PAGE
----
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This page is a supplement to Regine Hampel & Uschi Stickler's talk entitled
Transforming Teaching: New Skills for Online Language Learning Spaces,
delivered as part of the Symposium
Enhancing Online Literacies
at the AILA 2011 World Congress of Applied Linguistics in Beijing, China, 23-28 August 2011.
See other talks in the symposium:
(Mark Pegrum) /
Tutor Skills & Qualities in Blended Learning
(Linda Martin) /
Preparing our Students for the Intercultural Reality
(Aline Germain-Rutherford) /
Learn English or Die
(Hayo Reinders & Sorada Wattana) / Transforming Teaching (Regine Hampel & Uschi Stickler)
The use of online tools and spaces has transformed language learning and teaching and today a multitude of online spaces are available that have a potential for learning. These spaces are multimodal, multicultural and multilingual, and serve a number of purposes. They offer teachers an almost unmanageable choice (Stockwell, in press), ranging from purpose-built educational learning spaces to authentic environments such as virtual worlds and MMPOGs (massively multiplayer online games). To understand and select from what is on offer and subsequently transform these online spaces into coherent and usable learning spaces, teachers and course designers require a number of new literacy skills.
Teachers need to draw on existing skills or develop new skills to deal with learning in online environments. The following skills pyramid summarizes these:
(based on: Hampel & Stickler 2005)
The transformation of online spaces into online learning spaces requires an awareness of the affordances of different media and the intercultural dimensions of online materials. In addition, an ability is needed to exploit new tools for specific pedagogic purposes; evaluate and select available online materials and tools; adapt materials – if necessary – to the appropriate level and format; and exploit the offered materials and tasks for language learning.
Although young learners in particular often bring forms of new literacies to the classroom, they are unaware of how to exploit them in the context of language teaching (Thorne 2003). Teachers wanting to exploit new learning environments need to raise the learners’ awareness of existing skills and cultures-of-use and encourage them to accept the new environments as potential language learning spaces. Learners can transfer existing skills regarding language learning, collaboration and emotional intelligence and socio-affective skills.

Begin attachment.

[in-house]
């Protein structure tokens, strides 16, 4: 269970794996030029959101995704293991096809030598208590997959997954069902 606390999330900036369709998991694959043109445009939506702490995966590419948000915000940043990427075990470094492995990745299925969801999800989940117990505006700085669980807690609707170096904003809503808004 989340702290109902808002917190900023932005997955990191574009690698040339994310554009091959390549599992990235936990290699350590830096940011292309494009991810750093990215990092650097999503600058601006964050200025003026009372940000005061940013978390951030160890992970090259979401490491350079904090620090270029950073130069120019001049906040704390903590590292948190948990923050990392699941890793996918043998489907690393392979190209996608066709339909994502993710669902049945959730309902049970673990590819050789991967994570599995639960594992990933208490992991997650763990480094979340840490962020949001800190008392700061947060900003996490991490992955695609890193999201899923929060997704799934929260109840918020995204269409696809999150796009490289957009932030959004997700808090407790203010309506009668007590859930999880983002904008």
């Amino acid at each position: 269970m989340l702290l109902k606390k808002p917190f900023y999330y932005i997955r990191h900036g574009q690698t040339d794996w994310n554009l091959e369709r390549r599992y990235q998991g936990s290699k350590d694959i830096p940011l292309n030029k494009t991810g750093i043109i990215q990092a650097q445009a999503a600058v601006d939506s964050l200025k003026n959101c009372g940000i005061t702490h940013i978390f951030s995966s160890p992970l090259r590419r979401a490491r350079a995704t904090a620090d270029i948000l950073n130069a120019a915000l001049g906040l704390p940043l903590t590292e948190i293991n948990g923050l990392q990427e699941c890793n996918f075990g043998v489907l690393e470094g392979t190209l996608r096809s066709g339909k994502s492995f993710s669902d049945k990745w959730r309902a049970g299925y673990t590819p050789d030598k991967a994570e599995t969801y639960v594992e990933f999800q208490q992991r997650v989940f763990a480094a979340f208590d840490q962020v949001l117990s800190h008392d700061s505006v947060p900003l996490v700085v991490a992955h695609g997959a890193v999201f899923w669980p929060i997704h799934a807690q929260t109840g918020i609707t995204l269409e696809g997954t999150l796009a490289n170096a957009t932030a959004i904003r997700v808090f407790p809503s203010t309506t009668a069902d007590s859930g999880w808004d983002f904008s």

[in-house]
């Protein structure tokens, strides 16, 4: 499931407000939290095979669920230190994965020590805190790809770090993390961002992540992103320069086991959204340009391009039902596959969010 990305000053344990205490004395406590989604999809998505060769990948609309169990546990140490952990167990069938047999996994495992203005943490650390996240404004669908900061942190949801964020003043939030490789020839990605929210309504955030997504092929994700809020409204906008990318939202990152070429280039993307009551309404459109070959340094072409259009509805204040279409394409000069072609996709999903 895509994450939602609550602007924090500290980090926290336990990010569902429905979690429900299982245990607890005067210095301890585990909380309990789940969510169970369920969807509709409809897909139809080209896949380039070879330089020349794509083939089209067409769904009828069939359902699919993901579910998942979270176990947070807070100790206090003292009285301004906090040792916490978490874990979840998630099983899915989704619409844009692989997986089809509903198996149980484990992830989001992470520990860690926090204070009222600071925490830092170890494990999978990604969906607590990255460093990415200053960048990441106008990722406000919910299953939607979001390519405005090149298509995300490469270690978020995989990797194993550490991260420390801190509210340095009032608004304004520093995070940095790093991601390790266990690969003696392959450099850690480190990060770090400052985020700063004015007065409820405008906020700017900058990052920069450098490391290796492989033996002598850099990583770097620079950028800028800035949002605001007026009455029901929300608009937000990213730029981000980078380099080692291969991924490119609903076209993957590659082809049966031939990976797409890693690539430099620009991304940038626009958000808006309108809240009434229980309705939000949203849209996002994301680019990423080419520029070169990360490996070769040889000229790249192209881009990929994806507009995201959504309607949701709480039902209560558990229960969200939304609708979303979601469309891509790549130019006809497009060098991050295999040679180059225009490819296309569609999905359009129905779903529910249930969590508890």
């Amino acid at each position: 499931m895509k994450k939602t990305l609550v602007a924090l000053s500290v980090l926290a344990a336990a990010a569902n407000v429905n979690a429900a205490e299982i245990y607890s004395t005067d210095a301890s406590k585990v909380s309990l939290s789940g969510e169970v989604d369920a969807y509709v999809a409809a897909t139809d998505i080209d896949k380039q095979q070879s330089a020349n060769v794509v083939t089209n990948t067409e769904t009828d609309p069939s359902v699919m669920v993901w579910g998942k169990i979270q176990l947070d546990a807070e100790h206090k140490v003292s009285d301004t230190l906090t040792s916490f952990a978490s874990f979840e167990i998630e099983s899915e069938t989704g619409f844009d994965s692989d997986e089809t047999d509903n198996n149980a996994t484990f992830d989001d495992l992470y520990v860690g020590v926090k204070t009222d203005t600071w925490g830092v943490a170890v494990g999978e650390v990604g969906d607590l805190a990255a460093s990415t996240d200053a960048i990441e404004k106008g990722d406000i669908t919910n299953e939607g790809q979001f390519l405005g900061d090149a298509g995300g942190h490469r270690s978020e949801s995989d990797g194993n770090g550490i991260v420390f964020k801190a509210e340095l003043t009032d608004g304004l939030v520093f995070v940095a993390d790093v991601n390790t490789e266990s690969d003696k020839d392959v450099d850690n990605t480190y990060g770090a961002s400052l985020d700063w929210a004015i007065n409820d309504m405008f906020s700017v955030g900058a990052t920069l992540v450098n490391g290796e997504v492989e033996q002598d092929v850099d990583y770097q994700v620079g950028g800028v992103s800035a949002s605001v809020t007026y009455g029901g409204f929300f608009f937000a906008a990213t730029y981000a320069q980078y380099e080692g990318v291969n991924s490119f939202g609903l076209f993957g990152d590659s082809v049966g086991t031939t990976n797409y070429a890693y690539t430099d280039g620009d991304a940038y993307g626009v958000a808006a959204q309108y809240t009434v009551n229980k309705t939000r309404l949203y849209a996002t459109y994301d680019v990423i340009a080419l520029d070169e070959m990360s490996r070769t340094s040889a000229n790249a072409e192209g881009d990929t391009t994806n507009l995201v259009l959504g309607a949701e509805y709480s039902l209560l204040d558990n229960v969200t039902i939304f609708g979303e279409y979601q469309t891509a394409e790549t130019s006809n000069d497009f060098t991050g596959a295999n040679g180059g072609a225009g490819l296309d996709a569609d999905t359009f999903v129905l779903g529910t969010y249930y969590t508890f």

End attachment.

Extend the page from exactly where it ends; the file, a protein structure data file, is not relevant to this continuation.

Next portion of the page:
Successful language learning in online environments needs skills on the part of learners and teachers that go beyond basic technical competence in terms of the awareness of the affordances of the media, the intercultural dimensions of materials, and an ability to select appropriate tools and materials and create tasks. In other words, participants in online language learning need at least 4 types of digital literacy: basic ICT literacy, multimodal literacy, linguistic and inter/-multicultural literacy, and remix literacy.
Benefits of language learning using new online spaces include:
Making learning relevant
Making learning real
Making learning interactive
Making learning multi-/intercultural
Making learning fun
However, successful use of online spaces necessitates the negotiation of content as well as tools, boundaries, new roles for teachers and learners, netiquette and privacy issues between teachers and students, students and students, and students and external informants.
Hampel, Regine & Ursula Stickler (2005). New Skills for new classrooms. Training tutors to teach languages online. In:
Computer Assisted Language Learning
) 18 (4). Pp. 311-326.
Stockwell, Glenn (ed.) (in press).
Computer Assisted Language Learning: Diversity in Research & Practice.
Cambridge: Cambridge University Press.
Thorne, Steven (2003). Artifacts and cultures-of-use in intercultural communication. In:
Language Learning & Technology, 7
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